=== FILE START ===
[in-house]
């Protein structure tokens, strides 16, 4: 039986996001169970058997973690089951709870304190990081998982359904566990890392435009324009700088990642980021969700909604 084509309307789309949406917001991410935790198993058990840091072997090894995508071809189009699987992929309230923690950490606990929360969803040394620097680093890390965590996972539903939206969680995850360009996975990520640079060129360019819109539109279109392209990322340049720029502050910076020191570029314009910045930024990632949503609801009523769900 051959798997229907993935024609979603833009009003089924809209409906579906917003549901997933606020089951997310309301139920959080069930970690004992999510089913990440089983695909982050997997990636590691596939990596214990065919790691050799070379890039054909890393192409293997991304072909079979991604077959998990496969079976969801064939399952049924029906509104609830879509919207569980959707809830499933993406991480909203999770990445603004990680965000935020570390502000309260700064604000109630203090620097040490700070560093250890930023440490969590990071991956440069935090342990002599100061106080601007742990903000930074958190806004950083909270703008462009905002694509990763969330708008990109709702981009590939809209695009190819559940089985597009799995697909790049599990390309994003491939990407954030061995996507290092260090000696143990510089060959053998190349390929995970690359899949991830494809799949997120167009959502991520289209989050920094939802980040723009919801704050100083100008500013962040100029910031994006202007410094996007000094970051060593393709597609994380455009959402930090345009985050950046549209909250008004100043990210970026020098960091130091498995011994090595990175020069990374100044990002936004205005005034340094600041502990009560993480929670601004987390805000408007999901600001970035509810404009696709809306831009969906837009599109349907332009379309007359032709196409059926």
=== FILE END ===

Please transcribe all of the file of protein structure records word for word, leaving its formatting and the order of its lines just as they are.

[in-house]
């Protein structure tokens, strides 16, 4: 039986996001169970058997973690089951709870304190990081998982359904566990890392435009324009700088990642980021969700909604 084509309307789309949406917001991410935790198993058990840091072997090894995508071809189009699987992929309230923690950490606990929360969803040394620097680093890390965590996972539903939206969680995850360009996975990520640079060129360019819109539109279109392209990322340049720029502050910076020191570029314009910045930024990632949503609801009523769900 051959798997229907993935024609979603833009009003089924809209409906579906917003549901997933606020089951997310309301139920959080069930970690004992999510089913990440089983695909982050997997990636590691596939990596214990065919790691050799070379890039054909890393192409293997991304072909079979991604077959998990496969079976969801064939399952049924029906509104609830879509919207569980959707809830499933993406991480909203999770990445603004990680965000935020570390502000309260700064604000109630203090620097040490700070560093250890930023440490969590990071991956440069935090342990002599100061106080601007742990903000930074958190806004950083909270703008462009905002694509990763969330708008990109709702981009590939809209695009190819559940089985597009799995697909790049599990390309994003491939990407954030061995996507290092260090000696143990510089060959053998190349390929995970690359899949991830494809799949997120167009959502991520289209989050920094939802980040723009919801704050100083100008500013962040100029910031994006202007410094996007000094970051060593393709597609994380455009959402930090345009985050950046549209909250008004100043990210970026020098960091130091498995011994090595990175020069990374100044990002936004205005005034340094600041502990009560993480929670601004987390805000408007999901600001970035509810404009696709809306831009969906837009599109349907332009379309007359032709196409059926």